Have you ever wished you could stow away in a bookshop over night?
I have always been a bookworm. Intrinsically able to navigate my way to and from the train station without taking my eyes away from the words. I could read for hours at a time, in the bath, under the blanket with a torch, even in the back seat of the car. Long road trips meant hours of uninterrupted reading.
I spent much of my childhood immersed in various fantasy worlds. Feeling a sense of deep connection with Nancy Drew, Moonface, and Anne Frank. Books represented escape, like travel. The opportunity to experience deeply, but from a place of relative safety. I would develop deep and meaningful relationships with the characters, and cry at the end of a series over the “loss” of my new friends.
In primary school, I was a library monitor. A coveted position of power, and warmth in cooler months. A space free from difficult pre-pubescent female relationships, and loud and obnoxious boys. Setting the new date on the stamp used for checking books out was my favourite morning ritual.Forty years later, my library monitor badge remains safe in my trove of treasured chattels. An enamel representation of my impregnable garrison. Guarded by knowledge, stories, and the library teacher.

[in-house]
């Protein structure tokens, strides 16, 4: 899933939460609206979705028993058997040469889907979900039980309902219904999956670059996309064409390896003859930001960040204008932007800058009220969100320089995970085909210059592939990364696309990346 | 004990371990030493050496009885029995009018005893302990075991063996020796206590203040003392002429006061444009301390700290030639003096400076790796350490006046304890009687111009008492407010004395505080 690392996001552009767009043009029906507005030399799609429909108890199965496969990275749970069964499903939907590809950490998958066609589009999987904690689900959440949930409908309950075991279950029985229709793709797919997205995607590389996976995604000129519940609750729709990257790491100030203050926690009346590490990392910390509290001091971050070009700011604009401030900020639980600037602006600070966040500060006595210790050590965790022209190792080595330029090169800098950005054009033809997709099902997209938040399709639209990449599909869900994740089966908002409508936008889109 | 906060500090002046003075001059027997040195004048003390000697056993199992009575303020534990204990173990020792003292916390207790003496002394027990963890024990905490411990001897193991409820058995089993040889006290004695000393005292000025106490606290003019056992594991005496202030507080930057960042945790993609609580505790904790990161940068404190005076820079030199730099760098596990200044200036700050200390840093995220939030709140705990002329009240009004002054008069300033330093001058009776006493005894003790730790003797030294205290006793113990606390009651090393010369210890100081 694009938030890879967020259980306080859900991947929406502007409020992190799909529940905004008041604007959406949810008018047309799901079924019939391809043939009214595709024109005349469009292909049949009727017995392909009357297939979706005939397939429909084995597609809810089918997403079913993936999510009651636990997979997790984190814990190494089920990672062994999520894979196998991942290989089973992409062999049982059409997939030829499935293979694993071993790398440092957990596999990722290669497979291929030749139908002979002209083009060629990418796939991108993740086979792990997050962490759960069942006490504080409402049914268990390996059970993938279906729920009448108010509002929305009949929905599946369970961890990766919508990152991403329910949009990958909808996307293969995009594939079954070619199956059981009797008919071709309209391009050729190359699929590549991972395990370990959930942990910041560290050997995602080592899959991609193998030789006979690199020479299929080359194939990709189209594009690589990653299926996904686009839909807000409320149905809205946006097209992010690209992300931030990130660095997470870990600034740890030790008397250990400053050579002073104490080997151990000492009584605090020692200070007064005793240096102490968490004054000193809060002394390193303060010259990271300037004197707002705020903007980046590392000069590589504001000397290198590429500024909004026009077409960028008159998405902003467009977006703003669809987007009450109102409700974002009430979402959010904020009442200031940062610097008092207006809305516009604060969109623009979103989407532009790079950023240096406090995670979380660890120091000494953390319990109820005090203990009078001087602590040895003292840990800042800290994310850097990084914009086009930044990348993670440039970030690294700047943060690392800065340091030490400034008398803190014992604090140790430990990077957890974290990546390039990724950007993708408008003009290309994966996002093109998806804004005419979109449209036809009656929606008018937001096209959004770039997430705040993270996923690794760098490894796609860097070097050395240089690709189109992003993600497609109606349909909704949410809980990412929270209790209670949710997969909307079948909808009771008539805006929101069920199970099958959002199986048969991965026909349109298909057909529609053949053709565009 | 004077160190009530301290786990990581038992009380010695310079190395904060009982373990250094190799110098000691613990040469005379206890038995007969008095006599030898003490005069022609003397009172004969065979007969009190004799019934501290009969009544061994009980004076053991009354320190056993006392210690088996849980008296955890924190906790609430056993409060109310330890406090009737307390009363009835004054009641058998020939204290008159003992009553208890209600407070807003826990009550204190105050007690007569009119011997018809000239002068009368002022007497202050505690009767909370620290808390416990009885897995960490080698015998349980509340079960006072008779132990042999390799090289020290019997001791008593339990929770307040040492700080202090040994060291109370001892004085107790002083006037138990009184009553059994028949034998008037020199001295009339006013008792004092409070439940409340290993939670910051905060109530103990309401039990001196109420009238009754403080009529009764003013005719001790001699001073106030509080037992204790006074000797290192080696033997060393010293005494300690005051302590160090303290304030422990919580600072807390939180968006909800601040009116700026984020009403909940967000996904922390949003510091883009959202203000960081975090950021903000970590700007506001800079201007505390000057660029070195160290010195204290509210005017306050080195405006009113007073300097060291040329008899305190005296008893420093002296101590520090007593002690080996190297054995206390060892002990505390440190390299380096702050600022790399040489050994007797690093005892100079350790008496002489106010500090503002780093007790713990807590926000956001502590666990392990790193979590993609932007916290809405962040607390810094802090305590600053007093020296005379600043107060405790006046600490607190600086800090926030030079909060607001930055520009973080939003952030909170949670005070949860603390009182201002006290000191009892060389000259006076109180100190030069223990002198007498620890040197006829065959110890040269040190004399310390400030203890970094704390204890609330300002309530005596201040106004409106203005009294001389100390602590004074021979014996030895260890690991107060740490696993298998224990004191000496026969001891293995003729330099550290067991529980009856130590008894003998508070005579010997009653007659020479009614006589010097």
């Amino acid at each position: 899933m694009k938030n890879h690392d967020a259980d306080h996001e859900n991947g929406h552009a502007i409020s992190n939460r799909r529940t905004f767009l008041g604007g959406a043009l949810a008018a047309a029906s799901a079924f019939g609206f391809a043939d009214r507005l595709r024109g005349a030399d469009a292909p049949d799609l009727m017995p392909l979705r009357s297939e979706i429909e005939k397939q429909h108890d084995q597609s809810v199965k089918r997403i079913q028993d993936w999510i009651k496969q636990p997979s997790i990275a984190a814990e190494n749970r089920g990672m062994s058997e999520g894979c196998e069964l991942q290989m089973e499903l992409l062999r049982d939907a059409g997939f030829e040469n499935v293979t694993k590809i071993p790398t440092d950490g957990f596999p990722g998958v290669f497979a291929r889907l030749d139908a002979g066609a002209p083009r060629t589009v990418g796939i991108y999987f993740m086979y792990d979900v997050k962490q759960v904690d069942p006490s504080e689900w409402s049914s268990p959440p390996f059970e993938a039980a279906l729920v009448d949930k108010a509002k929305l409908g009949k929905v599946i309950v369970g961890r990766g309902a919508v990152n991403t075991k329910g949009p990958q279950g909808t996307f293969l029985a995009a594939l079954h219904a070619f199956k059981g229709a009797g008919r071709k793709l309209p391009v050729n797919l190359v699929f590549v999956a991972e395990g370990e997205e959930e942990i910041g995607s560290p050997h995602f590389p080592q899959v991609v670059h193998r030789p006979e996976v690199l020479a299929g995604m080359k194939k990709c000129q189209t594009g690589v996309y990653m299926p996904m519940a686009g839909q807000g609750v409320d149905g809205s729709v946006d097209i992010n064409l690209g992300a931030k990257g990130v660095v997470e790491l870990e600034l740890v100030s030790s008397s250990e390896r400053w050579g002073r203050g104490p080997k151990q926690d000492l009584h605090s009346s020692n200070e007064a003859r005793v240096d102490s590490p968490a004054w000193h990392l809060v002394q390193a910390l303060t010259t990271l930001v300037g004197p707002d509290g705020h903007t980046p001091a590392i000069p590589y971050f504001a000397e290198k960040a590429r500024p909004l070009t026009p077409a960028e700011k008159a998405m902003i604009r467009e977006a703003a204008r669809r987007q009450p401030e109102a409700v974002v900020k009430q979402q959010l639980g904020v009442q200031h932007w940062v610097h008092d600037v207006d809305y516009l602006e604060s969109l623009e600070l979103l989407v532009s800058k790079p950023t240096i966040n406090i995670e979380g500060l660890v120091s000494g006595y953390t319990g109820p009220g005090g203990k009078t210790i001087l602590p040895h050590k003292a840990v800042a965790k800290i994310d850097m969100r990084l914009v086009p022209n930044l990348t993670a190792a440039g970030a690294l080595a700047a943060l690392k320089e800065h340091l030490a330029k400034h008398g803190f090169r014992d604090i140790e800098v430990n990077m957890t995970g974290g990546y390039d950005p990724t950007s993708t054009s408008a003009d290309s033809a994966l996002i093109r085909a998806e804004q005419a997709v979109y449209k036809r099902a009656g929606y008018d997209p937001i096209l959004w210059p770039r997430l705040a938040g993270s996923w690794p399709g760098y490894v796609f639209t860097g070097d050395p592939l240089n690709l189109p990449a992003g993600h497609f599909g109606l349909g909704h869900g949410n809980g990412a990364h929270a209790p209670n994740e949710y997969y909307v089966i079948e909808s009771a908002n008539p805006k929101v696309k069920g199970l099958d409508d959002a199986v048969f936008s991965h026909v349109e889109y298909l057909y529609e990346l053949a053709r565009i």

The State Library of Victoria is, and has been, my happy place. Prior to the disruptive pandemic laying every individual’s normal in dishevelled upheaval, I went weekly. My indulgent day of writing in the hallowed environment was my favourite day of the week.
I am a collector of books and an old-book-smell aficionado. The pile next to my bed never grows smaller. I am the embodiment of tsundoku, the Japanese art of accumulating books at a rate far outpacing my speed of reading, which may or may not be read, in the end.
A few years ago, photos of a new hotel chain in Tokyo began trending on Instagram. The result, I knew we had to visit. Book and Bed is, essentially, a capsule hotel. A very cool, very funky, very Tokyo space. A hotel which looks like a bookshop, where you sleep within the shelves, among the books.
Predominantly concrete and plywood with low lighting, it is a uniquely Tokyo experience. The bookshelves are filled with photography and music books, Japanese magazines and a small collection of books in English. They conceal pods or sleeping capsules, with double futons. Each “room” is curtained from the shared space and accessible via a ladder. The cubbyhole contains a small shelf, a safe, a double power outlet and a light. There is a space under the bookshelves for luggage and your shoes.
Amenities are shared. However, in true Japanese style, are immaculate and comfortable. Most places in Japan supply you with shampoo, conditioner and bodywash. Book and Bed also offers towel, pyjamas and toothbrushes for a minimal fee. There is an on-site café, with excellent coffee, which doubles as a bar at night. There is a great view over the Shinjuku skyline and at around $85AUD a night for a couple, it is super affordable for Tokyo.